If you live and drive in Los Angeles, you're no stranger to the seemingly neverending rush hour traffic that has taken hold of our freeways. Unless you can be off the roads by 6:30am, and back on by about 8:30 pm, you'll run into jams during at least a portion of your route.
I've been in my car at 11:30 am, running what I think is a quick errand - instead, I found myself crawling along the freeway at 10 miles per hour. A twenty minute trip becomes a forty-five minute trip. This madness quite often extends to major thoroughfares. There's no avoiding it; there's no real effort among our politicos to address the problem. The mayor recently proposed an extension of one of the Metrorail subway lines all the way to the ocean. If the funding's found, it wouldn't be complete until nearly 2020. It's an expensive partial solution to a huge and growing problem. By the time that line is complete, the rest of the city will be in near gridlock.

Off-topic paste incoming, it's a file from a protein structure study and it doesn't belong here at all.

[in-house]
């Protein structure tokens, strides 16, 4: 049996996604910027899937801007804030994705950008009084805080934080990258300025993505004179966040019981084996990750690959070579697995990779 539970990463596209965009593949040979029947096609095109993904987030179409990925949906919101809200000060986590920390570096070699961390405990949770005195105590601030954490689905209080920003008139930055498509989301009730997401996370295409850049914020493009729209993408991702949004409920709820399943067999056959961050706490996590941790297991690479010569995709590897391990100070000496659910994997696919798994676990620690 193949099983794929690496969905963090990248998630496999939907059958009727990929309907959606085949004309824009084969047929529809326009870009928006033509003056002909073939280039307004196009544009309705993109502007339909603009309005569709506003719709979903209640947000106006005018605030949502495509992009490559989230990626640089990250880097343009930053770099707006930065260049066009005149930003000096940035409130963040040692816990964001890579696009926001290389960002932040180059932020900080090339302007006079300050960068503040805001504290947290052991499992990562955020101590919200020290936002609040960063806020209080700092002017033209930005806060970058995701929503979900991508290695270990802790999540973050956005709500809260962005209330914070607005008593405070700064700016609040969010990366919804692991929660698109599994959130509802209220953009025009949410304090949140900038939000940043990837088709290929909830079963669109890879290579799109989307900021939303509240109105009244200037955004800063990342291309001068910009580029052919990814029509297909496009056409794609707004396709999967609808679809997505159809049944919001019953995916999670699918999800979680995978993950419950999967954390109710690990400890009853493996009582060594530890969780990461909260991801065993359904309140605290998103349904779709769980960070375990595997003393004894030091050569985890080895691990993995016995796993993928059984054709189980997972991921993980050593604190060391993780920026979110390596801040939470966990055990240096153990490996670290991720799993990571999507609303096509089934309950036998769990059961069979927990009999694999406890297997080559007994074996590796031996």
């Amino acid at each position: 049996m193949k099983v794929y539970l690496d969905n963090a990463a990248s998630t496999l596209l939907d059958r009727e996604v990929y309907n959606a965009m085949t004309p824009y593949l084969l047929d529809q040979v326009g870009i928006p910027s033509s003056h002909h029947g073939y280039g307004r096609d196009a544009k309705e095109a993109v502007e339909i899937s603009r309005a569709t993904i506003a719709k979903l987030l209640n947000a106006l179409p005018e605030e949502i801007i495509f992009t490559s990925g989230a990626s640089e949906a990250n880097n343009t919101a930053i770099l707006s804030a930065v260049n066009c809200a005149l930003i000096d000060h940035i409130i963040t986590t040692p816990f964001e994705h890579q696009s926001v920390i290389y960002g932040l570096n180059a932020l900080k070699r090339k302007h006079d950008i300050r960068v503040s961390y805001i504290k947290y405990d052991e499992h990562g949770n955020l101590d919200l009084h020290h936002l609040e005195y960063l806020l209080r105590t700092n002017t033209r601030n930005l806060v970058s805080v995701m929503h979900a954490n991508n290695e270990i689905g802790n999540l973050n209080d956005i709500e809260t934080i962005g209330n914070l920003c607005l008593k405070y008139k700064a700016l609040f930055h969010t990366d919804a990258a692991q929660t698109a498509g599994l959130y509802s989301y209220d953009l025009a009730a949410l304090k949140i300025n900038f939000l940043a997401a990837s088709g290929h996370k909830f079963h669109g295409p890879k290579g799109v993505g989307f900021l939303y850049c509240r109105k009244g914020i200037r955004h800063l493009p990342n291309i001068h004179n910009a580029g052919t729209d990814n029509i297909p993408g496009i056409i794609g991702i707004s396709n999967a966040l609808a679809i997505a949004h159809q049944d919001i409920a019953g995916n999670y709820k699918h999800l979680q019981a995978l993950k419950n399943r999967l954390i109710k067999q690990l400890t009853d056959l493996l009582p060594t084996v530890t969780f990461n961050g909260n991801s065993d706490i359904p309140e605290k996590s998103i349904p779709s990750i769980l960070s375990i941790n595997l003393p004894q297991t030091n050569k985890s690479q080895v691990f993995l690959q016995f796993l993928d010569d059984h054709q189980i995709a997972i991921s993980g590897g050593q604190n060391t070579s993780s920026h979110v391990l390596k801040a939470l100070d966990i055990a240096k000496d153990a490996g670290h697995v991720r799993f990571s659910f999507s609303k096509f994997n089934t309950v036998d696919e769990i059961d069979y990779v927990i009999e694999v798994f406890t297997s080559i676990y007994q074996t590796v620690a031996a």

During the 1984 Olympics in Los Angeles, there was a widespread effort to encourage businesses to stagger work hours so that the freeways wouldn't be overburdened with rush hour and Olympic event traffic. It worked - the freeways didn't get overwhlemed - in fact, they were better than normal.
As I sit in my car, listening to my old recordings of Jean Shepherd on my IPOD, I wonder why true vision is missing among the leaders of Los Angeles. In time, their negligence will drive people away from L.A. in droves.